In the midst of our sorrow over the tragic, senseless shooting in Virginia, don’t think that God doesn’t care.
What makes an act of violence so emotionally draining on those who encounter it is not so much the amount of blood that was shed, but the amount of inexplicability surrounding the bloodshed. Turn on the news and see that ISIS has butchered a village of Iraqi Christians, and you’ll certainly feel sorrow, empathy, and a host of other appropriate emotions.
But you probably won’t lay awake at night with your mind replaying those images on the grimmest of tape loops because, while the butchery is deplorable, it’s understandable. ISIS subscribes to an interpretation of Islam that demands the utter domination and destruction of those who don’t embrace their Islamic vision. Those Iraqi Christians didn’t embrace it. That’s why they were slaughtered. In response to the horror, you looked for an explanation, an answer to the question “why did this happen?” You found one, you wept, and you moved on.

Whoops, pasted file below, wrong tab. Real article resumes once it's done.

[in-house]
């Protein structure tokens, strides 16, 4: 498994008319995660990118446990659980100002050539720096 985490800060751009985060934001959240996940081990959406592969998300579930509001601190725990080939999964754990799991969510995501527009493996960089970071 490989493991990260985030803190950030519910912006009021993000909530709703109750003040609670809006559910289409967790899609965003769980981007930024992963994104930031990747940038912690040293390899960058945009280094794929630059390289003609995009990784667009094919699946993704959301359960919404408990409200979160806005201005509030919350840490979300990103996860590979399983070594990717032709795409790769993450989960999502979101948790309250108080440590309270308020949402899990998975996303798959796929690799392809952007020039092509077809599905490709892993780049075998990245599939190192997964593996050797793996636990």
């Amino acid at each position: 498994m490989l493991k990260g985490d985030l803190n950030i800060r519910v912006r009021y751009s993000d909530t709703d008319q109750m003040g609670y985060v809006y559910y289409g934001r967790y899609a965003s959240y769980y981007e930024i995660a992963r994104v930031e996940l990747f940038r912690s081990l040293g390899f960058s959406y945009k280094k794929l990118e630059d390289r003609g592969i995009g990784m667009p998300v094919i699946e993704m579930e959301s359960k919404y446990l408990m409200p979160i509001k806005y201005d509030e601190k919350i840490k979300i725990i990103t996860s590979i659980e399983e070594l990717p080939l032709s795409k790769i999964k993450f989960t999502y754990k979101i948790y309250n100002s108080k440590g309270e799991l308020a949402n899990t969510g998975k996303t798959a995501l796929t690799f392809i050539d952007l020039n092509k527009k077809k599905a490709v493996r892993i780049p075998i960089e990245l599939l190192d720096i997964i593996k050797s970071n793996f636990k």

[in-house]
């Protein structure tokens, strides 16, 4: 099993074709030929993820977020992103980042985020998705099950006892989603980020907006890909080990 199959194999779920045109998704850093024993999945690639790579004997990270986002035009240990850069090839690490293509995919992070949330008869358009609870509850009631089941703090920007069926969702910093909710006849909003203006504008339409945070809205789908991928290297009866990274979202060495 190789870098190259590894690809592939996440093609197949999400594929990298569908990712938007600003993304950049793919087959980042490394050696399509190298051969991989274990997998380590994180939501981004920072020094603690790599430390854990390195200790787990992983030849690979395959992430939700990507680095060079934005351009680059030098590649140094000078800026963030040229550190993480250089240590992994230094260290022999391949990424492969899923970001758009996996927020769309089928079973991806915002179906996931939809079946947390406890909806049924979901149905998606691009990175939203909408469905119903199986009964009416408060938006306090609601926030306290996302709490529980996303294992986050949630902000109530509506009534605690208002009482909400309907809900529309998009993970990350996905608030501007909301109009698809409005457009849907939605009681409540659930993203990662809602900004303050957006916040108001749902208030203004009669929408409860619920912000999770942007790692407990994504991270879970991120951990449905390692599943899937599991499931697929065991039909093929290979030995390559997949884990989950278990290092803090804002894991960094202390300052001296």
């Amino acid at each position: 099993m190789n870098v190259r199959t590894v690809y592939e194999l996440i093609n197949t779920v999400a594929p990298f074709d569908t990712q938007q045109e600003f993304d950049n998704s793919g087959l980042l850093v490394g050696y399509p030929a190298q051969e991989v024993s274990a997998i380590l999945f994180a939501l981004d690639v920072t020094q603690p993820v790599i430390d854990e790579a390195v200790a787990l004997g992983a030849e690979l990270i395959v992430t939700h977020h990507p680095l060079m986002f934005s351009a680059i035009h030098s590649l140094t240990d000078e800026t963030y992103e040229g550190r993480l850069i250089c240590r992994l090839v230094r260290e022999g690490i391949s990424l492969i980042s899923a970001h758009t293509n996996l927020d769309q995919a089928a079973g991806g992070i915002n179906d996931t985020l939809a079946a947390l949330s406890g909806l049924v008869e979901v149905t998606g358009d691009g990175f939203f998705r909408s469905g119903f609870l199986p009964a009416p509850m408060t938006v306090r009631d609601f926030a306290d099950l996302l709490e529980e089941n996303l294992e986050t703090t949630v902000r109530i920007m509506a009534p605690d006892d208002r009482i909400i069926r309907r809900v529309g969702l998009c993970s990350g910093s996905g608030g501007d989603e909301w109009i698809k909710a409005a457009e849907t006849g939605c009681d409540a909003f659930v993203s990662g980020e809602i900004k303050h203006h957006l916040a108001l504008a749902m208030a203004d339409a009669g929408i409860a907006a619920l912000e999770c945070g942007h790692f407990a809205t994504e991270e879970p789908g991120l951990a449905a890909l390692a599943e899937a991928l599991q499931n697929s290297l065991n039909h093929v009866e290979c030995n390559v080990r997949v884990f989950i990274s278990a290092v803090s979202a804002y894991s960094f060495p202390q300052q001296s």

But acts of violence like the WDBJ shooting in Virginia are often much harder to deal with. These brief acts of small-scale murder take far fewer lives than wars or natural disasters or organized terrorist attacks. But often they haunt our memories far longer than events with a much higher body count because they refuse to give a sufficient explanation for themselves.
The Less Sense It Makes, The Harder We Look
Why did this happen? Why, in Virginia, did a fame-seeking man (whose name I will not type) film himself murdering two entirely innocent people? How could an act of such of deliberate, unprovoked evil explode in the banal context of a morning interview on local TV?